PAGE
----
NaCl. If you remember your high school chemistry, you'd know what these letters stand for. It is the symbol of the compound sodium chloride, more commonly known as the lowly table salt. It's an important compound that our bodies need to function properly. However, the American diet today is too high in sodium-- far more than what our bodies really need. When you consume too much salt, you retain fluid and find it difficult to breathe. A diet that is too high in sodium leads to high blood pressure and heart disease. It is also pointed to as one of the contributory factors to kidney ailments.

Doctors often recommend a low sodium diet in conjunction with a low fat diet for those who are battling hypertension and other heart diseases. For most individuals who have been used to salt all their lives, the transition is perhaps one of the most difficult. Eating foods that now taste bland becomes a real challenge for someone who is used to munching on chips, pizza or even eating vegetable stir fries with more than a pinch of salt. You're lucky if your physician only orders you to limit your sodium consumption to 2000 mg a day at the most. This is closest to what Americans normally consume and just involves cutting out most junk and processed foods from your diet. However, if your low sodium diet requires you to lessen your intake to less than 1000 mg a day, you are going to have to do some serious cleaning up of your pantry.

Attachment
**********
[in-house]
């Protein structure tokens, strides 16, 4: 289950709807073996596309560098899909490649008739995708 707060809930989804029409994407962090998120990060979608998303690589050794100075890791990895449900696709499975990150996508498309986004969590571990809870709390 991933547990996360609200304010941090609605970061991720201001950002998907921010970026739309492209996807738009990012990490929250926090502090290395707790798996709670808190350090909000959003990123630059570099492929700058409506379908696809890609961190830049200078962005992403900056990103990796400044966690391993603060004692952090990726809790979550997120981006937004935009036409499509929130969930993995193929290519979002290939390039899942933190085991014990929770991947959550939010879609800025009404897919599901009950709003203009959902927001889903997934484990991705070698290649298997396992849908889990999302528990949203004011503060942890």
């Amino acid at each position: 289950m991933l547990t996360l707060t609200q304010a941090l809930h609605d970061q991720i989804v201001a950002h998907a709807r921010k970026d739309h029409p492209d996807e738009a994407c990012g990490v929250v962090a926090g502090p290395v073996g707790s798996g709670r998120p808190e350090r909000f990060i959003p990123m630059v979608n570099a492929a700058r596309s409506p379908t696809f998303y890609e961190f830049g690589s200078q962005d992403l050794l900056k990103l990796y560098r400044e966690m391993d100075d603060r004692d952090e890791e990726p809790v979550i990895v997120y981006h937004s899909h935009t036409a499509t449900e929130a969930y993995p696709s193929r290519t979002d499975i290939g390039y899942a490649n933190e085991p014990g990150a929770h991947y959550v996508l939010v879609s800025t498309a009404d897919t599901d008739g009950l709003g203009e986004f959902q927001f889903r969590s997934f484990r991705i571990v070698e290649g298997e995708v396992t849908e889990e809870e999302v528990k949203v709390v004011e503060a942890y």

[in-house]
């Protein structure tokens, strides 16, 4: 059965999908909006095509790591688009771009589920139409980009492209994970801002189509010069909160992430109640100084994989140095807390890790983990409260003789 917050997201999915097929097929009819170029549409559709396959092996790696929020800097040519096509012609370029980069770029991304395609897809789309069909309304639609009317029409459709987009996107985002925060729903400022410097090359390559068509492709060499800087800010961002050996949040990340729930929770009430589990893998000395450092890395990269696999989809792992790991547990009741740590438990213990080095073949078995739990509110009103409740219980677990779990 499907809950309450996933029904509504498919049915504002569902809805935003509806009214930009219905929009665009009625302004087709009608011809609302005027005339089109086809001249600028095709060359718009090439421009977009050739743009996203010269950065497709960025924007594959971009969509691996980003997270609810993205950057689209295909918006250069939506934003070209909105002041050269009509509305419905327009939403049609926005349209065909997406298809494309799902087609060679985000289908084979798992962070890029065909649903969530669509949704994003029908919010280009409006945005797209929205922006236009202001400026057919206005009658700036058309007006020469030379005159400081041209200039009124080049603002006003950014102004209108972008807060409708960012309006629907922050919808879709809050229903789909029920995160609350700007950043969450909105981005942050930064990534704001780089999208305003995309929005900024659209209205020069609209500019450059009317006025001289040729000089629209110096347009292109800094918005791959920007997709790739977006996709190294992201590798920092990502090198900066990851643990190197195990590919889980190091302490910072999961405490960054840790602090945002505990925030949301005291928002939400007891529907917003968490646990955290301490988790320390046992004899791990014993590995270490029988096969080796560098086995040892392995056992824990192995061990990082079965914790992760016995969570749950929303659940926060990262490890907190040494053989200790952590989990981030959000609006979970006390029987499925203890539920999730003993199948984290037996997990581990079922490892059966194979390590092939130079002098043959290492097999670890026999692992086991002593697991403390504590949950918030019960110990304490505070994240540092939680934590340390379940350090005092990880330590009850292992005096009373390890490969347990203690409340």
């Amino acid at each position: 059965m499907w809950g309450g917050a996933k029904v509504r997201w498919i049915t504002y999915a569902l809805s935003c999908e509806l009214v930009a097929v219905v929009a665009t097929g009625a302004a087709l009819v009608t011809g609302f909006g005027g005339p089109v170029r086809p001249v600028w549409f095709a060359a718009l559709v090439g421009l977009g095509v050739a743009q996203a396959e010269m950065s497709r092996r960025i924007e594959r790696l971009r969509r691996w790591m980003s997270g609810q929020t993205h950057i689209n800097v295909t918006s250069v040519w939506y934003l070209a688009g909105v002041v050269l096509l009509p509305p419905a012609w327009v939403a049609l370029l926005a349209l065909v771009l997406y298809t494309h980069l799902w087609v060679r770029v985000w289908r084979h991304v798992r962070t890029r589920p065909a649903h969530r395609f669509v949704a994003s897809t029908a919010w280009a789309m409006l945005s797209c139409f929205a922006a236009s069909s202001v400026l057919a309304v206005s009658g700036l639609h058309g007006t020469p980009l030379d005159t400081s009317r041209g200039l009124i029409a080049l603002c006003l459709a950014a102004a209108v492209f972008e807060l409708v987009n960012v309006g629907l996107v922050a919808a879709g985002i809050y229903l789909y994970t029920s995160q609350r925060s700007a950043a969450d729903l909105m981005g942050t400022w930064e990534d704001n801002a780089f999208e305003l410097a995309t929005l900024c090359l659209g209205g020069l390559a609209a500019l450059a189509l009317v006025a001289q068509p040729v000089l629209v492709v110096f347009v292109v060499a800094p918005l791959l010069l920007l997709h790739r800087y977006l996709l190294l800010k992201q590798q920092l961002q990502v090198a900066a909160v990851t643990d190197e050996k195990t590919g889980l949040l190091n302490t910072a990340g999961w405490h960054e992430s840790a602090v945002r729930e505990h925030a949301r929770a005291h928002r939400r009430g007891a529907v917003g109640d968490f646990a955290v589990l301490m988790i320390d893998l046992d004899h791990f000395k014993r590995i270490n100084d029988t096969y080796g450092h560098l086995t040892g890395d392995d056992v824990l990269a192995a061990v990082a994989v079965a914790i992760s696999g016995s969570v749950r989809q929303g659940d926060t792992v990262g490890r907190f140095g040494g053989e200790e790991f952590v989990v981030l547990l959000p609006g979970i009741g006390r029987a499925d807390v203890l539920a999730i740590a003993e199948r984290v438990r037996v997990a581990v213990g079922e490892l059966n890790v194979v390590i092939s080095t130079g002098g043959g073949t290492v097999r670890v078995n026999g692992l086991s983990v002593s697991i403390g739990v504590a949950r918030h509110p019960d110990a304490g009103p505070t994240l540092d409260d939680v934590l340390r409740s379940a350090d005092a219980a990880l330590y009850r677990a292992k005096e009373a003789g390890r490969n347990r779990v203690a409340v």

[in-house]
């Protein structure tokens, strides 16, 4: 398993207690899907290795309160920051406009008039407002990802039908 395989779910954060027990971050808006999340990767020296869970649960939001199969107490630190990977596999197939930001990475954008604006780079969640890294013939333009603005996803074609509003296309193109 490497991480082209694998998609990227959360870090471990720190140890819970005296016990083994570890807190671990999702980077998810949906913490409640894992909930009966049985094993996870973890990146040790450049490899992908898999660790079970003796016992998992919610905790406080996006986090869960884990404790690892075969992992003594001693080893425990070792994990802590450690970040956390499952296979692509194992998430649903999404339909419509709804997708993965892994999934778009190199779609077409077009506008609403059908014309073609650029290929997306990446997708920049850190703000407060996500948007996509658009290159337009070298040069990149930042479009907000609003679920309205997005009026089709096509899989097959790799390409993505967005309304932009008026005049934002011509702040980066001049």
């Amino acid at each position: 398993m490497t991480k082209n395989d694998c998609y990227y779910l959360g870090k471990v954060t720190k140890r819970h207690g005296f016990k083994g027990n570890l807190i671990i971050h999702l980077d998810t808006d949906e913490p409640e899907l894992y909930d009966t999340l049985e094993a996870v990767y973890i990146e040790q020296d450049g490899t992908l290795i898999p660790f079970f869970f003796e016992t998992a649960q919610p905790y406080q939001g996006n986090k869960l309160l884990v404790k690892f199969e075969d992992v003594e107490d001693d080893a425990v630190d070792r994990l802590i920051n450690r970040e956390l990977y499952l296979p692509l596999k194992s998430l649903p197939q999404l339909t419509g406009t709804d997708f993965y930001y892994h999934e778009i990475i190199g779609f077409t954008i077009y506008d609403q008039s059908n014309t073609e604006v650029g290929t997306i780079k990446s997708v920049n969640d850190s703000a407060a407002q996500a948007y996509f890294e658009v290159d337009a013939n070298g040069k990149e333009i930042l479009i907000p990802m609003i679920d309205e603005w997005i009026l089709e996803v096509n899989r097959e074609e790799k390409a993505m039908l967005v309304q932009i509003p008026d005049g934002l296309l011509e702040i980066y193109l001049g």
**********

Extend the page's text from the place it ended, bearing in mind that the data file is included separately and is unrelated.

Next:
To help you succeed in your low sodium meal plans, wean yourself away from foods that are naturally high in sodium. Most of the foodstuffs that belong to this category typically include processed foods. These are the canned soups that you just love to open, heat and serve, boxed foods like macaroni and cheese, those big bags of chips and processed meats like bacon, hotdogs and the like. Pre-packaged frozen dinners and fast food favorites like burgers and French fries are also too rich in salt. Aside from these, canned goods like meat loaf, beef loaf, tuna and even canned veggies are also very high in sodium content. Fried or breaded chicken and the gravy mixes that accompany these should also be weaned from your diet as these are chockfull of NaCl. Even biscuits and cottage cheese may also have too high sodium content that is detrimental to health.

So what can you eat if you're on a low sodium diet? Contrary to what you may think, there are still a lot of healthy and tasty options for you. You just have to stick to nature's bounties. Fruits are naturally low in sodium and so are vegetables. If you must cook your veggies, don't add salt in them. Rather you can use other herbs and spices that are way healthier. Whole wheat breads may also be included in your diet. Beef, fish and eggs have little sodium on their own so find a way to cook them without using salt as a way to make them tasty. Again, herbs can help in this regard.

It might seem impossible to survive a diet that restricts the use of sodium in food since it significantly diminishes the flavor of the recipe. However, studies have shown that salt is an acquired taste. You can definitely learn to unlearn to like salt and get used to the taste of food without it.

If you're interested in nutrition, be sure to have a look at a Vitamix juicer, there are a ton of amazing Vitamix recipes that are very nutritious.

Author's Bio: 

Proud mother of 2 lovely girls, world traveler, and natural health advocate.